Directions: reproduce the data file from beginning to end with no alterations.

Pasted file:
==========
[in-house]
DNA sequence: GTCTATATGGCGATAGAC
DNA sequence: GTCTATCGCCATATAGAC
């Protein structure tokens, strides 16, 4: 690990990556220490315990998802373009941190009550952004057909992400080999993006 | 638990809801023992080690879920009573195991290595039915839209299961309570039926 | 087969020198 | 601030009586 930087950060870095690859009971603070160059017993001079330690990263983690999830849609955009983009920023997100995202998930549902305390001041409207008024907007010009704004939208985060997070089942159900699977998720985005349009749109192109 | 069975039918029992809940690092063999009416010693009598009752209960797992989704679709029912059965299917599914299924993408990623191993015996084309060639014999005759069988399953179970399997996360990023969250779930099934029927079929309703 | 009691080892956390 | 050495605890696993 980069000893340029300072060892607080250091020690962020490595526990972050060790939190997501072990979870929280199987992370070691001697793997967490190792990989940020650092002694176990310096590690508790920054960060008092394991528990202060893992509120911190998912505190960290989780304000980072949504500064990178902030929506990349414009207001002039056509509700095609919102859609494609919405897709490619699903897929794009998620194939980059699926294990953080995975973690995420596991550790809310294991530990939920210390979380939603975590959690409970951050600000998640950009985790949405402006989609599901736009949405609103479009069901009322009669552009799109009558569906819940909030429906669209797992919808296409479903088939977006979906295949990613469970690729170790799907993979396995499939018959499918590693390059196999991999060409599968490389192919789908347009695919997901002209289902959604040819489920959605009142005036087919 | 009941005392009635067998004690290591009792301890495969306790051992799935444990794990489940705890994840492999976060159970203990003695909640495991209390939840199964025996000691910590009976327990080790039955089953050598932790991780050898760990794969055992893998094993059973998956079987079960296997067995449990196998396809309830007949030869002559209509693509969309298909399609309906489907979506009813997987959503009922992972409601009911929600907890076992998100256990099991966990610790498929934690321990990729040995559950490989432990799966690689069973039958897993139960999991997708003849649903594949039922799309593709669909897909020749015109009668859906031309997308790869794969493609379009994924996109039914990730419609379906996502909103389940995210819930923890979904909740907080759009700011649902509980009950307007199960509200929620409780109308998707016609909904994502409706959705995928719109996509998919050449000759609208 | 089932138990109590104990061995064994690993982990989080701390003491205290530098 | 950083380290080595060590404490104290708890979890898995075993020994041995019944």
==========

[in-house]
DNA sequence: GTCTATATGGCGATAGAC
DNA sequence: GTCTATCGCCATATAGAC
């Protein structure tokens, strides 16, 4: 690990990556220490315990998802373009941190009550952004057909992400080999993006 | 638990809801023992080690879920009573195991290595039915839209299961309570039926 | 087969020198 | 601030009586 930087950060870095690859009971603070160059017993001079330690990263983690999830849609955009983009920023997100995202998930549902305390001041409207008024907007010009704004939208985060997070089942159900699977998720985005349009749109192109 | 069975039918029992809940690092063999009416010693009598009752209960797992989704679709029912059965299917599914299924993408990623191993015996084309060639014999005759069988399953179970399997996360990023969250779930099934029927079929309703 | 009691080892956390 | 050495605890696993 980069000893340029300072060892607080250091020690962020490595526990972050060790939190997501072990979870929280199987992370070691001697793997967490190792990989940020650092002694176990310096590690508790920054960060008092394991528990202060893992509120911190998912505190960290989780304000980072949504500064990178902030929506990349414009207001002039056509509700095609919102859609494609919405897709490619699903897929794009998620194939980059699926294990953080995975973690995420596991550790809310294991530990939920210390979380939603975590959690409970951050600000998640950009985790949405402006989609599901736009949405609103479009069901009322009669552009799109009558569906819940909030429906669209797992919808296409479903088939977006979906295949990613469970690729170790799907993979396995499939018959499918590693390059196999991999060409599968490389192919789908347009695919997901002209289902959604040819489920959605009142005036087919 | 009941005392009635067998004690290591009792301890495969306790051992799935444990794990489940705890994840492999976060159970203990003695909640495991209390939840199964025996000691910590009976327990080790039955089953050598932790991780050898760990794969055992893998094993059973998956079987079960296997067995449990196998396809309830007949030869002559209509693509969309298909399609309906489907979506009813997987959503009922992972409601009911929600907890076992998100256990099991966990610790498929934690321990990729040995559950490989432990799966690689069973039958897993139960999991997708003849649903594949039922799309593709669909897909020749015109009668859906031309997308790869794969493609379009994924996109039914990730419609379906996502909103389940995210819930923890979904909740907080759009700011649902509980009950307007199960509200929620409780109308998707016609909904994502409706959705995928719109996509998919050449000759609208 | 089932138990109590104990061995064994690993982990989080701390003491205290530098 | 950083380290080595060590404490104290708890979890898995075993020994041995019944």